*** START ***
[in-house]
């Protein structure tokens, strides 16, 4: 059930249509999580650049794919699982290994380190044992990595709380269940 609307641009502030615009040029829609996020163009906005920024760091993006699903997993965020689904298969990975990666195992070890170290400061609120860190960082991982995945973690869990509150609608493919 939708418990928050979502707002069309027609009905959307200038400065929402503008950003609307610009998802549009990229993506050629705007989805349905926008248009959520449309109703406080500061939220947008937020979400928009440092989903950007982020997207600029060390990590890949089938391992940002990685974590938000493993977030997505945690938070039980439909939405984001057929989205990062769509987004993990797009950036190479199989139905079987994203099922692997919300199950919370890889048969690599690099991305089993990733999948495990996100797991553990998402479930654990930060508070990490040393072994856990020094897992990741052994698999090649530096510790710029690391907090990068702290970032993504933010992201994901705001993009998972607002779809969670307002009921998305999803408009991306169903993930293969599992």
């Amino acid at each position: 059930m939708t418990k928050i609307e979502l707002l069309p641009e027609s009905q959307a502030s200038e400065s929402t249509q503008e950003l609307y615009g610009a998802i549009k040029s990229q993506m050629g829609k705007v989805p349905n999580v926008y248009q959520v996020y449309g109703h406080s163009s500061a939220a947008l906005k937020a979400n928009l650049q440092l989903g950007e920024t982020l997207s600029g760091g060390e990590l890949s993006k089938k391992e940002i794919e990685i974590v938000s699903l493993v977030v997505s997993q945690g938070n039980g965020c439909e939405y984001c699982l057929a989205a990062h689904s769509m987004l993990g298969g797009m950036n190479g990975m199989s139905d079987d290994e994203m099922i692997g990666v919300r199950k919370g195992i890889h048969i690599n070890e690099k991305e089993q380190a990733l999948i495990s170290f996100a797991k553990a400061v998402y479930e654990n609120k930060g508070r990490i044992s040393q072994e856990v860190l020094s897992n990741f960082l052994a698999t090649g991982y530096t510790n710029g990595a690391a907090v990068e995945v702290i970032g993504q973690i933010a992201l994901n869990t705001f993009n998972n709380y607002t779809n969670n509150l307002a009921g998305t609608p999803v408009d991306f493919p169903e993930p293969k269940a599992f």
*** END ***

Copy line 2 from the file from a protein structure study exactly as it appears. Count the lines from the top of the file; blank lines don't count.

């Protein structure tokens, strides 16, 4: 059930249509999580650049794919699982290994380190044992990595709380269940 609307641009502030615009040029829609996020163009906005920024760091993006699903997993965020689904298969990975990666195992070890170290400061609120860190960082991982995945973690869990509150609608493919 939708418990928050979502707002069309027609009905959307200038400065929402503008950003609307610009998802549009990229993506050629705007989805349905926008248009959520449309109703406080500061939220947008937020979400928009440092989903950007982020997207600029060390990590890949089938391992940002990685974590938000493993977030997505945690938070039980439909939405984001057929989205990062769509987004993990797009950036190479199989139905079987994203099922692997919300199950919370890889048969690599690099991305089993990733999948495990996100797991553990998402479930654990930060508070990490040393072994856990020094897992990741052994698999090649530096510790710029690391907090990068702290970032993504933010992201994901705001993009998972607002779809969670307002009921998305999803408009991306169903993930293969599992």